If your logic in Primavera P6 is correct negative float is a good thing. It actively reflects the true nature of the job. If however you feel, with consultation from construction that the logic is not correct then the correct approach is to change the logic. The old saying ”pay me now or pay me later” applies wherby if the logic is not fixed it will come back to haunt you.Group your schedule by Total Float, then Sort by Start for the correct flow of the logic.
Your top section of float will be your lowest float and you can trace it from the first activity down through the logic. If you have milestones or just one or two activities in your top path(s) look a bit further down in float paths to find the driver.
To adjust float you need to have correct status (in relation to the project) and then you may need to look at the possibility of overlapping activities (logic) due to out of sequence logic (from status).
Do this in steps:
1- Highlight if you’ve any hard constraints in place. Look for logic and get rid of them. (Hint: Filter is the best option to use)
2- Check if your project has Finish date set in its settings. Get rid of it, if it has and set it to about 6 months after you expect your project will likely to finish.
Surely negative float comes about because there is a restraint or restraints somewhere in a schedule that prevent or restrain the “correct” finish dates being shown and therefore generate negative float on the backward pass.
So the simple and correct answer is to go through the schedule in Primavera P6 and remove any finish restraints. This will generate an extended completion date or sectional dates but using these dates the critical items will have zero TF and all other non-critical activities should have a positive number for float.
I personally dislike negative float because it is the devil to explain to non-planning people. I prefer to let the end-date go out and record the variance.
Step by Step to analyze your most negative total float path (I do not use P6 “Longest Path” for large networks):
1. Remove or change any “Hard constraints” that prevent the logical float calculation from flowing, i.e. ON’s -Sta or Fin, ON OR BEFORE’s Sta or Fin and Mandatory Sta or Fins –You should maintain only one (1) major or interim L1 or L2 project milestone at the end of your path (to maintain the float negativity). All float calculations should be derived from this 1 project milestone. All other constraints should be “Soft constraints” Sta/Fin on or AFTERS or Expected Finishes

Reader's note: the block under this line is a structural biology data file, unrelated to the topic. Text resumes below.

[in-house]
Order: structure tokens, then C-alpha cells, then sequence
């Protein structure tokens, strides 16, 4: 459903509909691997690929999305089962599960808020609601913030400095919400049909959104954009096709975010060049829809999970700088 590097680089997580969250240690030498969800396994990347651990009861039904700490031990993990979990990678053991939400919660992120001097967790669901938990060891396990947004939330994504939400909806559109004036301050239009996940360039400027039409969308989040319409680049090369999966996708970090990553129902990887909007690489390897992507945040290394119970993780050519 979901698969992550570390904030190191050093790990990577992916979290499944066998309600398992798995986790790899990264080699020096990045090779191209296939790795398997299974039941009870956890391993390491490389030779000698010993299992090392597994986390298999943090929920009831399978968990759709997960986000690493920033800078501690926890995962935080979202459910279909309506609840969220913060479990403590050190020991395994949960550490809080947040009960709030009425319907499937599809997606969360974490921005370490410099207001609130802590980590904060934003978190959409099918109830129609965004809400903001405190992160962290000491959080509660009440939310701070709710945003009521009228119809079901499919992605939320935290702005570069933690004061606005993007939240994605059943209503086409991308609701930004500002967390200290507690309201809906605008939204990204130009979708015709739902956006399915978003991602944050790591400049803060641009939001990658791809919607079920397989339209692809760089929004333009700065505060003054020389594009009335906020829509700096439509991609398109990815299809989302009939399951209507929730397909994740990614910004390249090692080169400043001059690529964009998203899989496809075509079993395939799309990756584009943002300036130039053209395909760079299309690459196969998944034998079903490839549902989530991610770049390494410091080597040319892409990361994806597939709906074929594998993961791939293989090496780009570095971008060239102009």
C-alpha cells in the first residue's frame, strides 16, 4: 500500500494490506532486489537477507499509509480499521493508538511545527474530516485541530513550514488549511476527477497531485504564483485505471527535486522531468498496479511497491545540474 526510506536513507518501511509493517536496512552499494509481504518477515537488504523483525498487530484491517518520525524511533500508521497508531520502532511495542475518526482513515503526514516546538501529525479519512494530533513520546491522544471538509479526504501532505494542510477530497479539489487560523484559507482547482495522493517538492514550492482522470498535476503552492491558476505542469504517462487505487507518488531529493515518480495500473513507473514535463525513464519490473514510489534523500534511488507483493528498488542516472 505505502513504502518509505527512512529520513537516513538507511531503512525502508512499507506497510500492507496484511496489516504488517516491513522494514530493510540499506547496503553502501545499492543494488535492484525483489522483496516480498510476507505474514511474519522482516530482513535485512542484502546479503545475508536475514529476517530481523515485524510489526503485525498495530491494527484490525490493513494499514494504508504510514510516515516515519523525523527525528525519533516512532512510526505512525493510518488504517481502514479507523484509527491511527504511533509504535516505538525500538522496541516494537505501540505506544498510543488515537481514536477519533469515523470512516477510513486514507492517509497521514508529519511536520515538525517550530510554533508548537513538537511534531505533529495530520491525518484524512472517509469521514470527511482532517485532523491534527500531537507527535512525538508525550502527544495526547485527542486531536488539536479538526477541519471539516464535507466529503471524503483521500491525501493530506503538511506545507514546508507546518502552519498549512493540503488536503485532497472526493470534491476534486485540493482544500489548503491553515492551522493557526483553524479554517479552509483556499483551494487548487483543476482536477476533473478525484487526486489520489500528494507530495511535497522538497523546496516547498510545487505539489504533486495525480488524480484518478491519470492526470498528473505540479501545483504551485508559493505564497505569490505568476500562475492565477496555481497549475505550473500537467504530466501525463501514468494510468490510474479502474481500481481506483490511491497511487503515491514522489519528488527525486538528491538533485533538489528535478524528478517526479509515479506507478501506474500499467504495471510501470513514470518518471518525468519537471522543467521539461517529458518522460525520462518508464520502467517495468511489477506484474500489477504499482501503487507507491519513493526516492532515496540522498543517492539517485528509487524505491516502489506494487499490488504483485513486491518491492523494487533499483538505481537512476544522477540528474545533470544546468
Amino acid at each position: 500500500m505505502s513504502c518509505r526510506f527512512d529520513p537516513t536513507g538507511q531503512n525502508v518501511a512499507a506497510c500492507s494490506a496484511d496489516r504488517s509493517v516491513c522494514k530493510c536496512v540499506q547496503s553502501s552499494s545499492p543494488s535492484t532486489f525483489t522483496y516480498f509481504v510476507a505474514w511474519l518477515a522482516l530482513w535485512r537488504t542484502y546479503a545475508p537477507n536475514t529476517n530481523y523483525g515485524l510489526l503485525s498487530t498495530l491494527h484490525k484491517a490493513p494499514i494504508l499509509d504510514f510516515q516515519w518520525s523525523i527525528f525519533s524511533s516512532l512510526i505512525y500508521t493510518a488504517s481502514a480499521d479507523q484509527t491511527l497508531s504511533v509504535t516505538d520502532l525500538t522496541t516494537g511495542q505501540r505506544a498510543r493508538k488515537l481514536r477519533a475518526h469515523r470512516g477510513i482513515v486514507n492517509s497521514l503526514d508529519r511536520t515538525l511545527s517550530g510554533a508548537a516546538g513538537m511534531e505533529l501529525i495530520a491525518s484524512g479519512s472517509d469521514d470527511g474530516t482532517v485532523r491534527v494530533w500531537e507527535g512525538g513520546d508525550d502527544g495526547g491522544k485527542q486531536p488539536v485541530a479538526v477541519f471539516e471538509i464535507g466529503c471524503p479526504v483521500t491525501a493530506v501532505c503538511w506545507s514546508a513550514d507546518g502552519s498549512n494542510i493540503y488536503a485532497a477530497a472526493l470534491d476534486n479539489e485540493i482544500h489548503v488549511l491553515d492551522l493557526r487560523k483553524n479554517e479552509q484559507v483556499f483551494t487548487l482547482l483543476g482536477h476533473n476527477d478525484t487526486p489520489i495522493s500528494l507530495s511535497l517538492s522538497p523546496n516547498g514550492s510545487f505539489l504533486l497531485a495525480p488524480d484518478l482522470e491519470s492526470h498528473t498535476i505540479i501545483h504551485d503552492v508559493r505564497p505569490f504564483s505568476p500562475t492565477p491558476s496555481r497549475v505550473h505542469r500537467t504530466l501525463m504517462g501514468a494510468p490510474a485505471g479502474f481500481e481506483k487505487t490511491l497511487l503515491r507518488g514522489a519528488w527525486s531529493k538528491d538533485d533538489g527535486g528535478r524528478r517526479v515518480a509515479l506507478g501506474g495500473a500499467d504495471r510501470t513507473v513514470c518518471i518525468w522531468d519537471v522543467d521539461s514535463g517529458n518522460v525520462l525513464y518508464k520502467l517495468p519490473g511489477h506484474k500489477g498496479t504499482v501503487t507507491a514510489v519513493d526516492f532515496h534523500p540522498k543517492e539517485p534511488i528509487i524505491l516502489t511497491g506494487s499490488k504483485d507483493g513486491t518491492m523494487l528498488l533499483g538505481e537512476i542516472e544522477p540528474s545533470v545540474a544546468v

2. Verify all in-progressed activities in the negative path are accurate – Remaining Dur or Expected Fins, downstream logic relationships, interface constraint dates, etc.
3. Verify the non-progress schedule forecast negative path makes sense, i.e. the Activities, OD, Calendars, Logic relationships, interface relationships and constraints (if any).
4. Review the critical path with the project stakeholders who own/manage the tasks that reside within the negative path. Discuss your analysis with them and ask them to verify the PLANNED — activity tasks, durations logic and relationships (FS, SS, FF,) as well as any interface activities (engineering, material or other hand-offs) for accuracy.
Do not assume your Stakeholder understand schedule management. You can assist your stakeholder by making these suggestions:
a). Can any work task on the path and be performed on multiple or extended hours/shifts or weekends” (allows to edit the calendar for that task)
b). Can any work task on the path and be performed more efficiently by adding resources? (allows to reduce the duration)
c). Can any work task on the path performed in series be worked in parallel? ? (allows to change the logic sequence)
d). Can any interfaces pre-requisites be expedited? (allows for a change to a Start or Finish On or After date)
5. After Stakeholder response, perform corrections to the schedule network and re-calculate the project to determine the change to the refreshed negative float value.
NOTE: Iteration may be necessary — Go back thru steps 1-5 if possible.
6. If this does NOT solve your negative path issue then:
a). Perform a formal Risk analysis and mitigation plan with assumptions / actions clearly identified. Document ALL RISK ASSUMPTIONS/OPPORTUNITIES, i.e. expedite engineering, material, additional craft or critical resources, additional work hours, parallel work, etc.
b) Document all risks as a “Schedule Analysis and Risk Mitigation Plan” document. Review with them with your management and obtain agreementment. Then track the approved Risk Mitigation Plan until any recovery to the schedule is achieved.
c) Finally document any actions taken on from your Risk Mitigation Plan on a Schedule Risk Mitigation Log (if you have) for use in your future rebaseline or contract adjustments.
7. If steps above do not resolve the negativity then, you should formally document such to your project management. It is their responsibility to mitigate or accept the delay. Once a management decision is made, a new baseline should be established at an appropriate time.